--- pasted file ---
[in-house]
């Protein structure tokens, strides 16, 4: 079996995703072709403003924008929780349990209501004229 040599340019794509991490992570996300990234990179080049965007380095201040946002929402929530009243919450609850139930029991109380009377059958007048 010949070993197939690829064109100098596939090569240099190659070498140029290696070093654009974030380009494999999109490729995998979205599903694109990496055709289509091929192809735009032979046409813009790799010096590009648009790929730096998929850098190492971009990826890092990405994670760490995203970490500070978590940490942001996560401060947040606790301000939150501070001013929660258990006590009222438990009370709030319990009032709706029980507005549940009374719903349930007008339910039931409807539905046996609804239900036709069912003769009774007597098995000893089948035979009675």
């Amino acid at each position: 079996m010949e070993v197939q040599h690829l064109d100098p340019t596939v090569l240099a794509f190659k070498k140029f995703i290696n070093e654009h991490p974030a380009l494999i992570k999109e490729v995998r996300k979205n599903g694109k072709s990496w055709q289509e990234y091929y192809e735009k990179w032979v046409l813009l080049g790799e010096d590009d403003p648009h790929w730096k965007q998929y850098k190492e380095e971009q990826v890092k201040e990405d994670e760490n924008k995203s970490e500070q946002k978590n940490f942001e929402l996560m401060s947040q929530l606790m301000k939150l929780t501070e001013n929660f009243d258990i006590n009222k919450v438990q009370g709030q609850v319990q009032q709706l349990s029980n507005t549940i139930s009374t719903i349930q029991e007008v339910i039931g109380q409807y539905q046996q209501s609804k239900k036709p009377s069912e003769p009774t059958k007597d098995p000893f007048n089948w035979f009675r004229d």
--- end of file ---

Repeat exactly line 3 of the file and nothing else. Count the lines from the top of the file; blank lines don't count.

């Amino acid at each position: 079996m010949e070993v197939q040599h690829l064109d100098p340019t596939v090569l240099a794509f190659k070498k140029f995703i290696n070093e654009h991490p974030a380009l494999i992570k999109e490729v995998r996300k979205n599903g694109k072709s990496w055709q289509e990234y091929y192809e735009k990179w032979v046409l813009l080049g790799e010096d590009d403003p648009h790929w730096k965007q998929y850098k190492e380095e971009q990826v890092k201040e990405d994670e760490n924008k995203s970490e500070q946002k978590n940490f942001e929402l996560m401060s947040q929530l606790m301000k939150l929780t501070e001013n929660f009243d258990i006590n009222k919450v438990q009370g709030q609850v319990q009032q709706l349990s029980n507005t549940i139930s009374t719903i349930q029991e007008v339910i039931g109380q409807y539905q046996q209501s609804k239900k036709p009377s069912e003769p009774t059958k007597d098995p000893f007048n089948w035979f009675r004229d």